During the weekend, the boardwalk in Venice has been and still is a carnival. Some things have changed there compared to when I hung out as a kid. The character of the place has not changed much per se. The same people are there doing the same stuff, artists on blankets selling their stuff, street performers juggling flaming bowling balls, drum circles chorusing complicated rhythms, dancers shaking, splitting and synchronizing to various styles of music. I once made a couple hundred dollars a day getting petitions signed on the boardwalk; which is how, personally I got turned on to the Philosophy. I was recruited to registering to vote as a Libertarian over 25 years ago by a guy with horned rimmed glasses and a Nolan Chart whom congratulated me on my 100/100 score with a voter registration form and a pen.
One thing has changed. You used to buy weed in Venice in a back alley. Now you walk into a store front. The Green Doctors was one of the first medical marijuana doctor’s offices in the state to blatantly hang out a shingle after proposition 215 in 1995 changed the law in California. Not at all typical of the practice in the state where most prescriptive recommendations are in traditional doctor’s offices. The Green Doctors is typical Venice, bright paint, bold psychedelic sign, and nurses in short uniforms. You can’t buy the weed there, but on the other side of the boardwalk from them is muscle beach and waiting along the chain link boundary of the weights area, there is a couple of people who happen to know where the closest dispensary is. The boardwalk, as it always has been, is packed with people gawking and shopping.
Here Vermin is among his kind of people. The denizens of Venice and tourists alike eat him up. His clowning gathers crowds. He makes people look and listen with his uncompromising professional delivery and powerful engagement. He entertains and he resonates. Everyone that hears him walks away laughing and thinking. The world is his stage and he commands it with his performance.
Since the Dinner, a few weeks ago, Vermin Supreme has officially entered the race for President in 2016. I am looking forward to see what he does but it does raise a question for me. One that is looming larger in importance the more I consider it.
The World Needs More Showmen (and Less Suits)
For me, politics is about people. The philosophy is not politics. Anarchism and Libertarianism are social ethical constructs. But, the effort to inculcate those mores in society is all about politics. It is not merely about elections or government. Politics is about connecting with people and getting them to consider society in new ways, to motivate them to join in a change. Elections demonstrate some aspect of present social trajectory. Politics is the effort to change that trajectory by engaging your fellow man.
On the front of engagement, the Libertarian Party was once a fun group to be a part of. They were the party party. It was among the freaks and geeks of Venice Beach that I was hooked as a college kid. My environmental club’s sponsor exploited us for signature gathering and thanks to him and his side business, I became dedicated to Freedom. Registering to vote put me on a mailing list and I liked the radical stuff I read from the LP as a young man. I had known the truth of liberty all my life, but here were people putting it down in plain language and actually engaging the system, throwing themselves on the gears of the machinery in a sense. From there I read Ayn Rand and Robert Anton Wilson and I loved every word of it as i graduated to Lysander Spooner and Larkin Rose.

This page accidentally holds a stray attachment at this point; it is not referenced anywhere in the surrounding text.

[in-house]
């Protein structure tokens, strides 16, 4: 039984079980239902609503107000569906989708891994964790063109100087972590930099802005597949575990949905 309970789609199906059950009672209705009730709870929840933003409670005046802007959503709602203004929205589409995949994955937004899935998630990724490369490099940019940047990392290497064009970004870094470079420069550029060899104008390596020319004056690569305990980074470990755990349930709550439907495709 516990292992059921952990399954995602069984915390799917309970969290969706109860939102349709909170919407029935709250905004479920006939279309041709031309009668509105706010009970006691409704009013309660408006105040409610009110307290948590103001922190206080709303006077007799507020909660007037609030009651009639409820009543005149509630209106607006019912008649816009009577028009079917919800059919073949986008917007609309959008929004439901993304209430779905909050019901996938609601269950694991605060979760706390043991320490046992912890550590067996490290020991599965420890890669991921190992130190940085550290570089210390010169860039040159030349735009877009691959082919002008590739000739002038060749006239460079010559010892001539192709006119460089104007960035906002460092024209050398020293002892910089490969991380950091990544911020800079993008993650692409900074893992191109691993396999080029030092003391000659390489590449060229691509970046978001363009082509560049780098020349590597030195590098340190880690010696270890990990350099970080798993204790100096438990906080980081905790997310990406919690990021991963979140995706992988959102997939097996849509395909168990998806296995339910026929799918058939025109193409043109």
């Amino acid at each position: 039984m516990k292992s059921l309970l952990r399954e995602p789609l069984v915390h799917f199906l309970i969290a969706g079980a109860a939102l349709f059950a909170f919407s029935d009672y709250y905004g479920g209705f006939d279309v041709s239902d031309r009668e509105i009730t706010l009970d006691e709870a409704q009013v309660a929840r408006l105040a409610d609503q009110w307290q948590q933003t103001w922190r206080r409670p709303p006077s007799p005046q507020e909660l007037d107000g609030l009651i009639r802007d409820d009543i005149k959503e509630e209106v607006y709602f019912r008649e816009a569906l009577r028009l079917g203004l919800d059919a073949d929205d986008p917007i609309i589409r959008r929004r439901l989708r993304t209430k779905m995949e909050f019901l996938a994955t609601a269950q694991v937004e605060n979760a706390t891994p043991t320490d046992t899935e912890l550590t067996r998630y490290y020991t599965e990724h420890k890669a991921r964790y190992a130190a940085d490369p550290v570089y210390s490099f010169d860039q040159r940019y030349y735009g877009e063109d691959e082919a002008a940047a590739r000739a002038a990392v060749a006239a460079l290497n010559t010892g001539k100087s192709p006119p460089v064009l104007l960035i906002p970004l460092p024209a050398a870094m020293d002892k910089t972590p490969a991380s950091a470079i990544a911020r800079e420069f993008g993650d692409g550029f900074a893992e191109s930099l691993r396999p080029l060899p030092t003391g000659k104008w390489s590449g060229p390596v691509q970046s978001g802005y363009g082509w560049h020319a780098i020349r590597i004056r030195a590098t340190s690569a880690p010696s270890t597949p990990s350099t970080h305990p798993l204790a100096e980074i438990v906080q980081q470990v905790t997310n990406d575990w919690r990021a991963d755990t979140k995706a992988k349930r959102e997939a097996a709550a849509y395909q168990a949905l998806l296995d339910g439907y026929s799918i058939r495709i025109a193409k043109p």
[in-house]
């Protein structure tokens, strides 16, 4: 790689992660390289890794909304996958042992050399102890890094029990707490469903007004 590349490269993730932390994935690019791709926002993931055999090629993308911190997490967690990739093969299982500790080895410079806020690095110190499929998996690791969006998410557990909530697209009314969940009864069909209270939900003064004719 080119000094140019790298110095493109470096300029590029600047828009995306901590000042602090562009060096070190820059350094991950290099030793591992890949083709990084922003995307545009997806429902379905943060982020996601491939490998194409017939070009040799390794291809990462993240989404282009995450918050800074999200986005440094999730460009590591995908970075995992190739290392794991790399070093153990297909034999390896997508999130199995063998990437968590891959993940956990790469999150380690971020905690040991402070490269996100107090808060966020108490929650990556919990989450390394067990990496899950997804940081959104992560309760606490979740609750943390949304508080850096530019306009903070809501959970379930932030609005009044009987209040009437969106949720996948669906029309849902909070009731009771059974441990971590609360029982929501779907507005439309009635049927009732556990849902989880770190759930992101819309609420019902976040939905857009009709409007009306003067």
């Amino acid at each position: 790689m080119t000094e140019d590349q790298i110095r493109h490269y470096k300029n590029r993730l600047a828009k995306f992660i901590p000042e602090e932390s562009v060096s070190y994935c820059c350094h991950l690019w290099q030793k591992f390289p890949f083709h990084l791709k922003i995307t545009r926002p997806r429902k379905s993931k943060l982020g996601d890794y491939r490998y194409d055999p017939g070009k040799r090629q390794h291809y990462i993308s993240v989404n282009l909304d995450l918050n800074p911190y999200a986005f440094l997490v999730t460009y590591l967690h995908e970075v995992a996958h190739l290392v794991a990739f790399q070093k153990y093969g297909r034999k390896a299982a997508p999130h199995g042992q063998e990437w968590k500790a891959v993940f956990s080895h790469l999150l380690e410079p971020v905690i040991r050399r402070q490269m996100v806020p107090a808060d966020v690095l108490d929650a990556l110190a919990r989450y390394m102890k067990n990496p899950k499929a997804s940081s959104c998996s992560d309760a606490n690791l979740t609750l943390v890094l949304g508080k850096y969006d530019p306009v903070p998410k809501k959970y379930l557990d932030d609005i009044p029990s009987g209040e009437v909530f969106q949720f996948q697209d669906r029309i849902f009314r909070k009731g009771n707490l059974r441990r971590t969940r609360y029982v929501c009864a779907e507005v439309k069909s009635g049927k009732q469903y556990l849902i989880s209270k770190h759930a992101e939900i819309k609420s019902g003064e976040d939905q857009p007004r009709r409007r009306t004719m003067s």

The old LP was full of Vermin Supremes, back when we had 10 times our numbers. That is a significant thing to understand. The people who really make other people look and get socially involved, they are a mixed bag of nuts. Not all of them run for President. Some do, but many are artists and engineers – people who live creating new things – free thinkers. Societies producers, the ones that Ayn Rand illustrated in her novels were not suit wearing normal people. They were self defining people who rejected imposed ideals from all institutions.
Today the party, in an effort to look more mainstream on one hand, and in an effort to maintain “purity” on the other has gutted its soul. I try to imagine what it might be like for someone like Vermin Supreme to be a part of the Party today and it is not pretty. LP conventions are run by people who learned politics from the GOP, there is not a lot of fun going on on the floor.
The Libertarian Party used to be a place where the wild people went. Our conventions were booming and costumes, laughter and pot smoking in the hall was common place despite the hazard of far stricter laws. The artists and communicators used to flock to the party bringing their wide audiences with them, but the Party is devoid of their boon now. Once the people of Venice Beach, the Burning Man throngs, the agorists, the voluntaryists and the anarcho-whichevers all called themselves Libertarians and the party was larger by an order of magnitude. Where are they now?